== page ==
Monarch butterflies lay their eggs on milkweed, and as young caterpillars, they eat the stuff. But humans like to have neat rows of corn and soybeans, and milkweed interferes with their field aesthetics. Which is more important? Doesn’t matter; humans have thumbs, agriculture, and industrial chemistry. Thus, 100 million acres of row crops are now milkweed-free; Monarch butterflies have fewer places to stash their young; and their population may be dwindling.
Because farmers don't like milkweed, but everyone likes butterflies, insect experts are advocating for milkweed preservation efforts on conserved farmland or in personal gardens. This seems like a hard sell, as generally people think of "weeds" as something you get rid of, not make a particular effort to grow. Perhaps milkweed needs a rebranding campaign; something like "pretty butterfly kiss bush" or "if you kill this plant you're killing butterflies plant" should do the trick.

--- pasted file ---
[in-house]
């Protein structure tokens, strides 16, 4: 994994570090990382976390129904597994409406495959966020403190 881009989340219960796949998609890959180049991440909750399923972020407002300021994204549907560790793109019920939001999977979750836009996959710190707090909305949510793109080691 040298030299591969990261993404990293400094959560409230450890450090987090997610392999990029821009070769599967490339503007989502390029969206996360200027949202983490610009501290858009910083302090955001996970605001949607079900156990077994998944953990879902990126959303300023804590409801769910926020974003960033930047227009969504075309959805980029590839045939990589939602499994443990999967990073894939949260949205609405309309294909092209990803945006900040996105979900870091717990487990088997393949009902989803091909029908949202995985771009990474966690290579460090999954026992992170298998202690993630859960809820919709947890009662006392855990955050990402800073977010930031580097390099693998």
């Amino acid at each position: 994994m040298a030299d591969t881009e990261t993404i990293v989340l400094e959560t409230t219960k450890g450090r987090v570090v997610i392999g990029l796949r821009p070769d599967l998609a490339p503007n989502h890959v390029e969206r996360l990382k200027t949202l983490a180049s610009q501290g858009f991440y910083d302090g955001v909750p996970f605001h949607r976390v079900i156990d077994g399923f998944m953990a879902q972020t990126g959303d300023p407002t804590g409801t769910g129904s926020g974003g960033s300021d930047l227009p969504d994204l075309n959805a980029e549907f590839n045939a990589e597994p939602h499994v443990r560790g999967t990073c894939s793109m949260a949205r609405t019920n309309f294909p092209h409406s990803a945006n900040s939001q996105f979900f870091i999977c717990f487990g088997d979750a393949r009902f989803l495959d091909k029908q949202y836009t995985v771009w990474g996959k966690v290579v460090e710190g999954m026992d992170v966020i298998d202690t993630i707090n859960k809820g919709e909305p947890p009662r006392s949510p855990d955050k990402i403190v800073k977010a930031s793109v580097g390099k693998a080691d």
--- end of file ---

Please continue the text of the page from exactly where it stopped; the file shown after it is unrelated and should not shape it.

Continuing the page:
Get Grist in your inbox